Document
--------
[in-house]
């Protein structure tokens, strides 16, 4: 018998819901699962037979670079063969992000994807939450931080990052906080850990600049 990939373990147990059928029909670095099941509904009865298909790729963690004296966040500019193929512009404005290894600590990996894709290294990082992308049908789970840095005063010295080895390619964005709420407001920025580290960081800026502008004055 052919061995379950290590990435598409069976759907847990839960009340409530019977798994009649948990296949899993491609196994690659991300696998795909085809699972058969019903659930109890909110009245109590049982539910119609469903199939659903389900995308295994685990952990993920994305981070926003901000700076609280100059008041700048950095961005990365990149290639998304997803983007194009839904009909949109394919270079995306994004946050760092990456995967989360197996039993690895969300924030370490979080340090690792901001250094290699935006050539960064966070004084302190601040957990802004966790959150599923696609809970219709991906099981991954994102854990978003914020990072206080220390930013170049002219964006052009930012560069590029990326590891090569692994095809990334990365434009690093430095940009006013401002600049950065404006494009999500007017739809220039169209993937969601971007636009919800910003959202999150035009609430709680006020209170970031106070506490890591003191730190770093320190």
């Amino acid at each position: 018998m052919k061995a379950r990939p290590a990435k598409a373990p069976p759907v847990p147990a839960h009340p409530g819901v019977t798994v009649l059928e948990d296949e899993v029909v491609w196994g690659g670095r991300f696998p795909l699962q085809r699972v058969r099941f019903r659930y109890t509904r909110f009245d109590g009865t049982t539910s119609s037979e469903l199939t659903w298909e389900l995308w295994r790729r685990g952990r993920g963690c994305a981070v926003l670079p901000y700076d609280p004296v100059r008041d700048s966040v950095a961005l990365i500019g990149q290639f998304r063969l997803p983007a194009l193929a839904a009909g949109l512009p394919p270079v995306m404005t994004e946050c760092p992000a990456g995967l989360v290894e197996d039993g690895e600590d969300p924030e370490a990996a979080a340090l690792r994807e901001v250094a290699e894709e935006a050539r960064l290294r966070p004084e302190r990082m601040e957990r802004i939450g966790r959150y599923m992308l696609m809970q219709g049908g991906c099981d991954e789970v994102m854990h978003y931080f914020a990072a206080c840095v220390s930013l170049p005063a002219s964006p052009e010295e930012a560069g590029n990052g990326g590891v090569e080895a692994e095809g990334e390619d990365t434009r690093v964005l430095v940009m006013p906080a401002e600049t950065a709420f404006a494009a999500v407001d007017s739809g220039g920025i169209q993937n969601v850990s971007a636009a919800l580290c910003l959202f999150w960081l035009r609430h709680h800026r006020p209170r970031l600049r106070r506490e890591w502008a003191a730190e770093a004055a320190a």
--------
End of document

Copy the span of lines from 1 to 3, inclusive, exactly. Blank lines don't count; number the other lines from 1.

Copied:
[in-house]
């Protein structure tokens, strides 16, 4: 018998819901699962037979670079063969992000994807939450931080990052906080850990600049 990939373990147990059928029909670095099941509904009865298909790729963690004296966040500019193929512009404005290894600590990996894709290294990082992308049908789970840095005063010295080895390619964005709420407001920025580290960081800026502008004055 052919061995379950290590990435598409069976759907847990839960009340409530019977798994009649948990296949899993491609196994690659991300696998795909085809699972058969019903659930109890909110009245109590049982539910119609469903199939659903389900995308295994685990952990993920994305981070926003901000700076609280100059008041700048950095961005990365990149290639998304997803983007194009839904009909949109394919270079995306994004946050760092990456995967989360197996039993690895969300924030370490979080340090690792901001250094290699935006050539960064966070004084302190601040957990802004966790959150599923696609809970219709991906099981991954994102854990978003914020990072206080220390930013170049002219964006052009930012560069590029990326590891090569692994095809990334990365434009690093430095940009006013401002600049950065404006494009999500007017739809220039169209993937969601971007636009919800910003959202999150035009609430709680006020209170970031106070506490890591003191730190770093320190």
């Amino acid at each position: 018998m052919k061995a379950r990939p290590a990435k598409a373990p069976p759907v847990p147990a839960h009340p409530g819901v019977t798994v009649l059928e948990d296949e899993v029909v491609w196994g690659g670095r991300f696998p795909l699962q085809r699972v058969r099941f019903r659930y109890t509904r909110f009245d109590g009865t049982t539910s119609s037979e469903l199939t659903w298909e389900l995308w295994r790729r685990g952990r993920g963690c994305a981070v926003l670079p901000y700076d609280p004296v100059r008041d700048s966040v950095a961005l990365i500019g990149q290639f998304r063969l997803p983007a194009l193929a839904a009909g949109l512009p394919p270079v995306m404005t994004e946050c760092p992000a990456g995967l989360v290894e197996d039993g690895e600590d969300p924030e370490a990996a979080a340090l690792r994807e901001v250094a290699e894709e935006a050539r960064l290294r966070p004084e302190r990082m601040e957990r802004i939450g966790r959150y599923m992308l696609m809970q219709g049908g991906c099981d991954e789970v994102m854990h978003y931080f914020a990072a206080c840095v220390s930013l170049p005063a002219s964006p052009e010295e930012a560069g590029n990052g990326g590891v090569e080895a692994e095809g990334e390619d990365t434009r690093v964005l430095v940009m006013p906080a401002e600049t950065a709420f404006a494009a999500v407001d007017s739809g220039g920025i169209q993937n969601v850990s971007a636009a919800l580290c910003l959202f999150w960081l035009r609430h709680h800026r006020p209170r970031l600049r106070r506490e890591w502008a003191a730190e770093a004055a320190a």